2009 Feb 07 Saturday

Fish Cave survey, day 2.  I don't remember a lot about this day.

2009 Feb 08 Sunday

On this Sunday, we were supposed to join Joel and Eladio to investigate another cave lead.  We had been getting up early several days in a row to meet guides to take us to caves.  The mood of our group (Mike, Vickie, and me) was such that we just . . . well . . . didn't want to.  I lobbied for waking up late, having breakfast at a restaurant, then a leisurely day of survey at Cueva de José Hernández (AKA Jose Cueva).  Vickie and Mike were okay with this idea.

We had breakfast at a restaurant near the town square.  We all got the same thing, a sort of breakfast pizza made from a huge tostada covered with beans, vegetables, tomatoes, etc.  It was pretty good, albeit pricey.

We had a good day of survey finishing up the cave.  There was a lot of sand and a lot of fish heads.  The water level was much lower.  Mike took some professional photos in the fish passage.

Returning to the hotel, and after dinner, we relaxed by watching the tail end of Gladiator followed by the Chronicles of Riddick.  Sometimes the best way to relax is not to think, and any Vin Diesel movie will grant you this boon.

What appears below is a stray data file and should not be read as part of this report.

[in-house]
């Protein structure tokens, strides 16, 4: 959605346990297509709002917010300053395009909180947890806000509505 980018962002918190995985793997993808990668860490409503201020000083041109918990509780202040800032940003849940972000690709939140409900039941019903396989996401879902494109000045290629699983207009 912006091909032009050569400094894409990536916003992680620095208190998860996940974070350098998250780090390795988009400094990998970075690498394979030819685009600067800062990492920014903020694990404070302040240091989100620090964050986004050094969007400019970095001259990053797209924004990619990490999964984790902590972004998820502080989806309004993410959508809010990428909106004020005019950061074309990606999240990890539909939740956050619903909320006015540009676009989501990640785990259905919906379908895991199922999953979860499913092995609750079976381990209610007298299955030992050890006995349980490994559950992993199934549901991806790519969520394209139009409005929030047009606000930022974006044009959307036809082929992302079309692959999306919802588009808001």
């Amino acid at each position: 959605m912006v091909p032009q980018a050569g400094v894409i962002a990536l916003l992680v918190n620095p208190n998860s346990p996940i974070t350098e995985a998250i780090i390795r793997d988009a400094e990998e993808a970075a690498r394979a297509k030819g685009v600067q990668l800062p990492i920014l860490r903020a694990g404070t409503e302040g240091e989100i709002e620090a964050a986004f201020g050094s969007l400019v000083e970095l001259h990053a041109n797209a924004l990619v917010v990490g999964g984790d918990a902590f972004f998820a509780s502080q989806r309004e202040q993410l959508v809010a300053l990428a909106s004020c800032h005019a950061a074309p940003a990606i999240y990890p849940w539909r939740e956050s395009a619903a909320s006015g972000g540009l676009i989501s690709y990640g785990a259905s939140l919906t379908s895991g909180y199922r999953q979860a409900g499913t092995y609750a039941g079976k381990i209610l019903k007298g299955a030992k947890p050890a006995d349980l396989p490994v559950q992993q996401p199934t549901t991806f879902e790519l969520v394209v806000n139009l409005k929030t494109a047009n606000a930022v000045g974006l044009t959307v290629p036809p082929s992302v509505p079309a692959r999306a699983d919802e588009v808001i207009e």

2009 Feb 09 Monday

We awoke early because of pounding on the building.  We speculated that the owners of the hotel wished to expand their business.
We went back to Cueva de Don Cosmè to continue the survey.  The upper passage, Nosferatu, was first on the docket.  I did the rigging, then Mike and Vickie came up.  This passage was nasty, hot, humid and sloppy.  There was sticky clay and some guano.  Add to that the two spooked bats who were pinned at the very end, and you can see why I didn't want to be there.  We finished up this passage quickly.  Back to the climb, and before derigging, Mike took a few more professional photos.